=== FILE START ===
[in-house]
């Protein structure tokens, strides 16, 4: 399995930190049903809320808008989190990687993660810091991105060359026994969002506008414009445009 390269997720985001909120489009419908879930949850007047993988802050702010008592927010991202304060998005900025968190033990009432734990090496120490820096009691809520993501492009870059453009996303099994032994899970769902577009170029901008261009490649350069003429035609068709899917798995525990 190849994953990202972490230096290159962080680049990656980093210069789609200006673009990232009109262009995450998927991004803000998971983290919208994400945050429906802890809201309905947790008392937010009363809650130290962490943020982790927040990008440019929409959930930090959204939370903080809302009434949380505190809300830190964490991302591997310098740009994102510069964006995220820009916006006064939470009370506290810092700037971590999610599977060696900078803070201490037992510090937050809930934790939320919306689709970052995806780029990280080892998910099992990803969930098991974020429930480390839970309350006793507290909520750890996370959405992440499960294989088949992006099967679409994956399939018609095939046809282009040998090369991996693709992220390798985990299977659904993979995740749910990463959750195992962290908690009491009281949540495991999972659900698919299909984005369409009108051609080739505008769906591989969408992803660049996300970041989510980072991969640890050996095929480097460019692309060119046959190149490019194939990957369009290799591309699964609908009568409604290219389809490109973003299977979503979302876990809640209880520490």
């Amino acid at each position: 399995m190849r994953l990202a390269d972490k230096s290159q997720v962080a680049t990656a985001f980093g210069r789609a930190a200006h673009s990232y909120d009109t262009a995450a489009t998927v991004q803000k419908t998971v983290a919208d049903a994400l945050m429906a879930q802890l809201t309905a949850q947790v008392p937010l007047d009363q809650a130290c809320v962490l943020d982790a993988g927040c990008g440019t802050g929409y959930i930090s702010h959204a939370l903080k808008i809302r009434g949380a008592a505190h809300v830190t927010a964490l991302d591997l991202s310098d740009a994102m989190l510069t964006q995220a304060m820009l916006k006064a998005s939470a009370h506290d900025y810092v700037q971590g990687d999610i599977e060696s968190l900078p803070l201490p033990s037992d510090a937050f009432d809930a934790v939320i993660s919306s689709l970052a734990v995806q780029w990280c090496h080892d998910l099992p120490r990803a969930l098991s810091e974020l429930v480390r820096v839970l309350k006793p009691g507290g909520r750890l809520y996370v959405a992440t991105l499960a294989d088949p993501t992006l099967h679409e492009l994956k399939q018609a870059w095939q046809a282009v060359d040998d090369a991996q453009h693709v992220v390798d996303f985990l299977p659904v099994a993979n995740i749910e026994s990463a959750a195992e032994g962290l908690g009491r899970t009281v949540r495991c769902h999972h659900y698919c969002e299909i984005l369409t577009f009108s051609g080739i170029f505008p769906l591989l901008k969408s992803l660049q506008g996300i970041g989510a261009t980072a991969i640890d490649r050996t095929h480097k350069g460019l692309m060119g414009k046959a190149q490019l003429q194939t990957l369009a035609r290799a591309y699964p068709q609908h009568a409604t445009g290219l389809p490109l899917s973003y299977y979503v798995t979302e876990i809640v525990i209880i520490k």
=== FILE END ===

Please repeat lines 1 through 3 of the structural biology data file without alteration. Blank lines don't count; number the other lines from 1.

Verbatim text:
[in-house]
């Protein structure tokens, strides 16, 4: 399995930190049903809320808008989190990687993660810091991105060359026994969002506008414009445009 390269997720985001909120489009419908879930949850007047993988802050702010008592927010991202304060998005900025968190033990009432734990090496120490820096009691809520993501492009870059453009996303099994032994899970769902577009170029901008261009490649350069003429035609068709899917798995525990 190849994953990202972490230096290159962080680049990656980093210069789609200006673009990232009109262009995450998927991004803000998971983290919208994400945050429906802890809201309905947790008392937010009363809650130290962490943020982790927040990008440019929409959930930090959204939370903080809302009434949380505190809300830190964490991302591997310098740009994102510069964006995220820009916006006064939470009370506290810092700037971590999610599977060696900078803070201490037992510090937050809930934790939320919306689709970052995806780029990280080892998910099992990803969930098991974020429930480390839970309350006793507290909520750890996370959405992440499960294989088949992006099967679409994956399939018609095939046809282009040998090369991996693709992220390798985990299977659904993979995740749910990463959750195992962290908690009491009281949540495991999972659900698919299909984005369409009108051609080739505008769906591989969408992803660049996300970041989510980072991969640890050996095929480097460019692309060119046959190149490019194939990957369009290799591309699964609908009568409604290219389809490109973003299977979503979302876990809640209880520490």
């Amino acid at each position: 399995m190849r994953l990202a390269d972490k230096s290159q997720v962080a680049t990656a985001f980093g210069r789609a930190a200006h673009s990232y909120d009109t262009a995450a489009t998927v991004q803000k419908t998971v983290a919208d049903a994400l945050m429906a879930q802890l809201t309905a949850q947790v008392p937010l007047d009363q809650a130290c809320v962490l943020d982790a993988g927040c990008g440019t802050g929409y959930i930090s702010h959204a939370l903080k808008i809302r009434g949380a008592a505190h809300v830190t927010a964490l991302d591997l991202s310098d740009a994102m989190l510069t964006q995220a304060m820009l916006k006064a998005s939470a009370h506290d900025y810092v700037q971590g990687d999610i599977e060696s968190l900078p803070l201490p033990s037992d510090a937050f009432d809930a934790v939320i993660s919306s689709l970052a734990v995806q780029w990280c090496h080892d998910l099992p120490r990803a969930l098991s810091e974020l429930v480390r820096v839970l309350k006793p009691g507290g909520r750890l809520y996370v959405a992440t991105l499960a294989d088949p993501t992006l099967h679409e492009l994956k399939q018609a870059w095939q046809a282009v060359d040998d090369a991996q453009h693709v992220v390798d996303f985990l299977p659904v099994a993979n995740i749910e026994s990463a959750a195992e032994g962290l908690g009491r899970t009281v949540r495991c769902h999972h659900y698919c969002e299909i984005l369409t577009f009108s051609g080739i170029f505008p769906l591989l901008k969408s992803l660049q506008g996300i970041g989510a261009t980072a991969i640890d490649r050996t095929h480097k350069g460019l692309m060119g414009k046959a190149q490019l003429q194939t990957l369009a035609r290799a591309y699964p068709q609908h009568a409604t445009g290219l389809p490109l899917s973003y299977y979503v798995t979302e876990i809640v525990i209880i520490k």